As the Trump Administration continues efforts to roll back regulations and major pieces of legislation such as an infrastructure bill remain stuck in limbo, attorney Henry E. Seaton offered up some of his thoughts about the impact the current political climate is having on the supply chain.
“We seem to have people who talk at each other rather than to each other,” he told attendees at the 44th annual Transportation & Logistics Council meeting in Charleston, SC, on Tuesday. “We have regulation that moves based on which political party [is in power].
“And shippers are the ones in the crosshairs of all that is coming down the pipe,” Seaton added. “Shippers need to be involved.”
Seaton, speaking from the point of view of an attorney that defends transportation companies, took aim at the FMCSA while offering the audience some updates on current rules and his thoughts on rules that need to be addressed.
“From 2003 until now, the [FMCSA’s] approach is to get more data … rather than inspecting carriers,” he said. Seaton noted that the FMCSA has essentially thrown the burden onto shippers to verify the safety of carriers they use and when plaintiffs sue claiming the shipper hasn’t done enough, there are “consultants ready to testify that there is FMCSA data (SMS scores) available” and shippers should have known the carrier was unsafe.
Seaton referenced a National Academies of Science report that found the SMS methodology did not accurately identify unsafe carriers. Suggestions in the report, though, were also questioned by Seaton, who noted that paying drivers by the hour, improving driver retention and weather issues had not shown any specific correlation yet to safety.
“Should we develop some sort of macro data so that if you wreck on a snowy day, it doesn’t count as much as if you crash on a sunny day?” he asked, joking that the solution may simply be to shut down freight movement on bad weather days.
FMCSA was supposed to provide an Action Plan in response to the report on how it would alter SMS/CSA data models to more accurately reflect carriers at risk. The report was due in December 2017 but has yet to be released and there has been no indication on when the plan will be issued. “You might want to say there is a strategic decision by FMCSA to delay [any recommendations] until after the election,” Seaton said.
Seaton noted that several requirements within the FAST Act are also not being addressed, including a study on the effect of public SMS scores, objections issued by the Inspector General and GAO, and a recommendation that FMCSA institute a 20-point rule so that it had enough data points on a carrier to make a sound judgement on its fitness. In addition, the lawyer noted that FMCSA has taken to issuing more “guidance” on rules rather than rules themselves.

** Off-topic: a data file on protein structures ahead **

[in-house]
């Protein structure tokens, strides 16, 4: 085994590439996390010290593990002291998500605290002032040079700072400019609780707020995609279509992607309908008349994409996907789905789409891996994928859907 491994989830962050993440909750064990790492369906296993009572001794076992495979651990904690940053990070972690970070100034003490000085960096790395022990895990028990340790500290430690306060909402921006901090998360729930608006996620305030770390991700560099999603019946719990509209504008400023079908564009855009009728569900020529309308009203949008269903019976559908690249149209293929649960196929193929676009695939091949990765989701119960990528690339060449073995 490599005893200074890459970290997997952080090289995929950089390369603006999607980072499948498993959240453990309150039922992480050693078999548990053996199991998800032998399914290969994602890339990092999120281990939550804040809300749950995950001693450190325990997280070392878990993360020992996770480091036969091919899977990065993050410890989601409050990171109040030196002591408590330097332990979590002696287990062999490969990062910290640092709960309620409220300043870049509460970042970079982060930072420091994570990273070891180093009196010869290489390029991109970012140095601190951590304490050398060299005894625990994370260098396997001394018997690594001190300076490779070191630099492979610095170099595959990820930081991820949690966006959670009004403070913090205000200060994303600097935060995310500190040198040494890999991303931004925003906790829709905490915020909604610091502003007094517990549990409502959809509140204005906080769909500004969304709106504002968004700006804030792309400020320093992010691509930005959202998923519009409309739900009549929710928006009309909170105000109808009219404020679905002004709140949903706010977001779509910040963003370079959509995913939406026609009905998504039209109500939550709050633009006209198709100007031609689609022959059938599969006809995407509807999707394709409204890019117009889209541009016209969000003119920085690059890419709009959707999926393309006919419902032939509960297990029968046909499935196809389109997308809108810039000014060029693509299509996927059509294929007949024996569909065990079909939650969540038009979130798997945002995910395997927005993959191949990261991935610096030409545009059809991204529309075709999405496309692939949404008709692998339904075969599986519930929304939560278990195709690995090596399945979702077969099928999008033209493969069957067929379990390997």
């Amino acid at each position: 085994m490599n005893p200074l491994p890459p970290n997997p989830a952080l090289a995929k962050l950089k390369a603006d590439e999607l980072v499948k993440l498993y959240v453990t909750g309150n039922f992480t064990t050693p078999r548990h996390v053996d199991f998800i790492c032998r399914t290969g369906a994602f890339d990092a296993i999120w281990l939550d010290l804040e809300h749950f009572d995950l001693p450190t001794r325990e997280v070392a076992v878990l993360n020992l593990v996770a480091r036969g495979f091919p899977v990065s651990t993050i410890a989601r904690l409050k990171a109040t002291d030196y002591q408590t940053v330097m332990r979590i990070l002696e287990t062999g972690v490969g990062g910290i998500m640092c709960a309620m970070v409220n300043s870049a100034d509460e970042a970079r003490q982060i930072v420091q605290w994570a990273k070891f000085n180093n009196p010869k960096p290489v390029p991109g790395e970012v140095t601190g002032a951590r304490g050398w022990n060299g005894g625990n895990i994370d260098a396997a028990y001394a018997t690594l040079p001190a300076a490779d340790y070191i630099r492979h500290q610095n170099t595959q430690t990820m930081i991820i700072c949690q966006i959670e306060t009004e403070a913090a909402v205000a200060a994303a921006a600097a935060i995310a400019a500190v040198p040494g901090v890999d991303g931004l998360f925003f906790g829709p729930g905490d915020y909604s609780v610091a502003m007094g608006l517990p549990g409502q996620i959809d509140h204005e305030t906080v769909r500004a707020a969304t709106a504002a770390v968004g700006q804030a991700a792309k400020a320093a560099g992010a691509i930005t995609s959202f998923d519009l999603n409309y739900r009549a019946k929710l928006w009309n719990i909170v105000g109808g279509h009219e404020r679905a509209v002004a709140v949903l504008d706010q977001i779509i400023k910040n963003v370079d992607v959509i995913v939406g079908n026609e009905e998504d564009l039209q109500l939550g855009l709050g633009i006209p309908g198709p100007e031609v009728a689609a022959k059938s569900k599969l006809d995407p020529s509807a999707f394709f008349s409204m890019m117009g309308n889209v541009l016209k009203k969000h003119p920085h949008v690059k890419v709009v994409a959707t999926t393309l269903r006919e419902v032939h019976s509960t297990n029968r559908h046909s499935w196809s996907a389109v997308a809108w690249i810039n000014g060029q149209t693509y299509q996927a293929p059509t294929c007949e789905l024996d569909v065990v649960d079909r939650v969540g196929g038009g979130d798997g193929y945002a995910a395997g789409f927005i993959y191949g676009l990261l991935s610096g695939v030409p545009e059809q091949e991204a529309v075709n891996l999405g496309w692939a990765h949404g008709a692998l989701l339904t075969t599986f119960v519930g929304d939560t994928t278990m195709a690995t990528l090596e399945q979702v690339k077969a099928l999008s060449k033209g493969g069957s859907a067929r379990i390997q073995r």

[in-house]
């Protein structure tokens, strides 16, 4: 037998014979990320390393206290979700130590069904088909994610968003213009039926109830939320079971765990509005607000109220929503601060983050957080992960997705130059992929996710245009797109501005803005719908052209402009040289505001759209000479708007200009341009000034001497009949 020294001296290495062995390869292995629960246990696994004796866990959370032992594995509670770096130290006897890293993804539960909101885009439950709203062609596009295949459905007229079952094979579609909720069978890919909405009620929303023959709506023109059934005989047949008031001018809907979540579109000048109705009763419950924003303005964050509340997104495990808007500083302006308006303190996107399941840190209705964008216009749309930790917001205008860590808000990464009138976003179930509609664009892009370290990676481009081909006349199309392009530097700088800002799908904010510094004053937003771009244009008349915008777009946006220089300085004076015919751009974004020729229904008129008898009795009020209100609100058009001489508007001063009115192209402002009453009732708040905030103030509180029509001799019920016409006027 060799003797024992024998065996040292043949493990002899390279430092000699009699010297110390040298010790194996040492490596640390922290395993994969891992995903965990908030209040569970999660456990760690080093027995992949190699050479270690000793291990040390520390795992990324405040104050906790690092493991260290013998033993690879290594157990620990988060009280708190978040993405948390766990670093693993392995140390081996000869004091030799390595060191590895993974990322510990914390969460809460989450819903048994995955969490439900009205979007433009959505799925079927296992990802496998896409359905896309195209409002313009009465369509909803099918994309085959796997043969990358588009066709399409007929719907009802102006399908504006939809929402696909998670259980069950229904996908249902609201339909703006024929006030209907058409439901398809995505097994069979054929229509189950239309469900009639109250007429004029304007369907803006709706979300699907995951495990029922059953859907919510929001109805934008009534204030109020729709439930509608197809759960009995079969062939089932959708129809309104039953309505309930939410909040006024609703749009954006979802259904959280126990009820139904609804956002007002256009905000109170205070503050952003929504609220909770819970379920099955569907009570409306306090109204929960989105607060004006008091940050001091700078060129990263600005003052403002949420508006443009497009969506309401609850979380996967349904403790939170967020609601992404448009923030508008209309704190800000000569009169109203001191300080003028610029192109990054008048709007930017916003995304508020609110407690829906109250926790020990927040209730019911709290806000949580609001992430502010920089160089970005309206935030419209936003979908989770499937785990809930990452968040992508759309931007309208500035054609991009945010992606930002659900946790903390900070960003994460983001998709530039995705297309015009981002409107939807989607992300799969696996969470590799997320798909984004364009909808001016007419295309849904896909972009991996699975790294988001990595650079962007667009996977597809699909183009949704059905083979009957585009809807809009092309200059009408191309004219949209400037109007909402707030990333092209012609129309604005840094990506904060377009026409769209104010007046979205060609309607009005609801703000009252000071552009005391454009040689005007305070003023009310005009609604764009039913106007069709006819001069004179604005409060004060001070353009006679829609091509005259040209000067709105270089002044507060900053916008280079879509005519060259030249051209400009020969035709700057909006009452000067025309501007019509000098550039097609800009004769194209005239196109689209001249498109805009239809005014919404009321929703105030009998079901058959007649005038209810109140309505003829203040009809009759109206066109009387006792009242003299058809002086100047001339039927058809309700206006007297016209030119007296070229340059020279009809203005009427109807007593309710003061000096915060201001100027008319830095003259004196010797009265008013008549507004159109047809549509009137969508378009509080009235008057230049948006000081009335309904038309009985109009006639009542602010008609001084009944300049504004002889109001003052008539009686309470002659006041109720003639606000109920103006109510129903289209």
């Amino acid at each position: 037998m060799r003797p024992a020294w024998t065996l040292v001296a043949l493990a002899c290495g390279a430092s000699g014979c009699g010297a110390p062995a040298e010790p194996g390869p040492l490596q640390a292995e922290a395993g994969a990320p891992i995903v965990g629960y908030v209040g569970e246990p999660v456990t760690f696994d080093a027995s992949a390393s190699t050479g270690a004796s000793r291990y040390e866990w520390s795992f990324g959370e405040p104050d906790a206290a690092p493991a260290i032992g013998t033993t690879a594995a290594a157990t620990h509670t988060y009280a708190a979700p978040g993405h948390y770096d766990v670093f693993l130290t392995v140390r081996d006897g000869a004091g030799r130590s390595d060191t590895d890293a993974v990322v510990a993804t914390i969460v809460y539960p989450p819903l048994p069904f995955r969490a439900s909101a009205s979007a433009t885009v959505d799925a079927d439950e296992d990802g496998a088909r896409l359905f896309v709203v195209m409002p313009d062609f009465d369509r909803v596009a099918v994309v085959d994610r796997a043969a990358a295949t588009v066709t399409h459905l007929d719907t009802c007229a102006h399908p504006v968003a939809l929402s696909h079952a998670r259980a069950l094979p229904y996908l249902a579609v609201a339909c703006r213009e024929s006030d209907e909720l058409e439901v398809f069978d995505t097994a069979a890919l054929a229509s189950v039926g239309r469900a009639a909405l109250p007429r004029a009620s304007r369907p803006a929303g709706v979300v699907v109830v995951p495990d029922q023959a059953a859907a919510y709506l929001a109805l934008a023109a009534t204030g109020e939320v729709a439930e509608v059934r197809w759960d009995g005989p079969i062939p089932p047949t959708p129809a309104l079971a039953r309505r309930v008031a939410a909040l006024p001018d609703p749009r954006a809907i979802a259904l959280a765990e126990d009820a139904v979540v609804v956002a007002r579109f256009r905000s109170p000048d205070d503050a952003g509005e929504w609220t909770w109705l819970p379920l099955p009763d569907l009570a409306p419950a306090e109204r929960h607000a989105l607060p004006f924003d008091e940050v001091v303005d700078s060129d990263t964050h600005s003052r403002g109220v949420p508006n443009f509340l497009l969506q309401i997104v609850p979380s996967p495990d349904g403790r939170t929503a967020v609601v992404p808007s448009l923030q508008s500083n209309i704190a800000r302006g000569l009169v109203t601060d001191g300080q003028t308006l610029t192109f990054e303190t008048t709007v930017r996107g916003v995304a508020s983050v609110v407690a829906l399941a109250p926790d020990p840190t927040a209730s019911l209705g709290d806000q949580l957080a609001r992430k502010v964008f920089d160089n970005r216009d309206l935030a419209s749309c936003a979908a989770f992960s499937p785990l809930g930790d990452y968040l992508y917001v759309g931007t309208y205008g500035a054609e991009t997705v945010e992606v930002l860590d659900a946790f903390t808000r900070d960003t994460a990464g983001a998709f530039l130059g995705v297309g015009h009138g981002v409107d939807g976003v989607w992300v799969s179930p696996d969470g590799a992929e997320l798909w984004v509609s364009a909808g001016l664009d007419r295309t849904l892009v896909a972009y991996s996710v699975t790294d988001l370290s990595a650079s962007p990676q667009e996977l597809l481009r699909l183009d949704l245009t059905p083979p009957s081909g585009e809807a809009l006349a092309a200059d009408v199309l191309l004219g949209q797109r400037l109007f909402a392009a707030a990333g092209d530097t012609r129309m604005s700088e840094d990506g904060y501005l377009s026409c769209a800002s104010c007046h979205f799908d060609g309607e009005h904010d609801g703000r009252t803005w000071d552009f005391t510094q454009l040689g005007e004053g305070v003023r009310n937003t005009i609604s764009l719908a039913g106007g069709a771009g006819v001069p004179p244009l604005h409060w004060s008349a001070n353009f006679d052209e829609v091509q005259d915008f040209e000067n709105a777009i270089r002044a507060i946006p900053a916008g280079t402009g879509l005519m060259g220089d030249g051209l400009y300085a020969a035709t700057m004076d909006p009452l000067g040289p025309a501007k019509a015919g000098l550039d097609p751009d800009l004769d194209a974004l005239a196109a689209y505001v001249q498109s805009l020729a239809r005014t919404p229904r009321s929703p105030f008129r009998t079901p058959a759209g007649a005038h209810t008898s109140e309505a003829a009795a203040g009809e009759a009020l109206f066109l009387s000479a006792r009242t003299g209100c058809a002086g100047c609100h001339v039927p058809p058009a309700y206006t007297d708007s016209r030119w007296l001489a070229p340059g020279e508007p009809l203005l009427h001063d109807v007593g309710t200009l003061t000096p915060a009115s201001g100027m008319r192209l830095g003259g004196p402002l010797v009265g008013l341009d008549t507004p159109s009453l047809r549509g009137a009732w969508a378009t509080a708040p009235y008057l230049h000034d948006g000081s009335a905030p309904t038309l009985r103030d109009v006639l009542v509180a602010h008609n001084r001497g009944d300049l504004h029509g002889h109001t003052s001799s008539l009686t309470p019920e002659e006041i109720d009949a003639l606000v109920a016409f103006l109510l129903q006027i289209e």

“It doesn’t allow the public to have input,” Seaton said. “What they are doing is just putting guidance on the website and moving the bar.”
Some shippers have questioned whether FMCSA’s determination of a carrier being “safe to operate” is sufficient legal cover should an incident take place. Seaton said that as FMCSA has refused to “affirm for shippers that safe to operate is [equivalent] to safe to use,” plaintiff attorneys are taking advantage.
According to Seaton, 83% of carriers are not monitored by FMCSA (meaning they don’t have enough data or interactions with the carrier to compile an SMS rating) and of those rated, about 250 were deemed they should be put out of service. Yet, that doesn’t mean they are unsafe carriers. Seaton pointed out that of those 250, 53% had no accidents the following year and 23 had only one accident (not necessarily their fault, either).
“The average motor carrier is only responsible for 1 out of every 5 accidents, so if you apply this methodology, you can see how it is not sustainable,” he said.
Seaton mentioned that plaintiff attorneys are pushing shippers to exert more control over their broker/carriers but those that do are then being held responsible for actions by those brokers/carriers.
“Federal regulation is working against shippers,” Seaton noted.
Seaton also tackled crash preventability, including the fact that FMCSA and state enforcement agencies are not consistent with assigning blame. Carriers can currently request that a crash be reviewed, and if it is deemed that the crash is not the driver’s fault, it can be scrubbed from the carrier’s SMS score. However, the American Transportation Research Institute found that only 8% to 11% of all crashes would be scrubbed under FMCSA’s methodology.
To illustrate, Seaton told the story of a bus company who had one of its buses hit an axle that came flying across the road. Video in the bus clearly showed what happened and the driver could not have prevented the impact. Still, the crash was logged as preventable. An appeal was denied and as a result the company’s insurance carrier dropped its coverage. The bus company was within weeks of going out of business due to lack of insurance coverage before it secured a policy, at a higher rate.
“A guy can have a bad day and cause an accident … does that mean that one bad apple is going [to pull down the whole company]?” Seaton asked, “because that is where we are heading with this preventability study.”
Seaton concluded his presentation with some regulatory reform suggestions. They are:
- Replace SMS with biennial carrier audits
- Replace URS with a simple, comprehensive, publicly accessible system
- Separate FMCSA’s investigative and adjudicatory functions
- Move adjudicatory and administrative functions of FMCSA into the Surface Transportation Board of some other separate DOT panel
- Seek clarification on the score of federal preemption of state laws.
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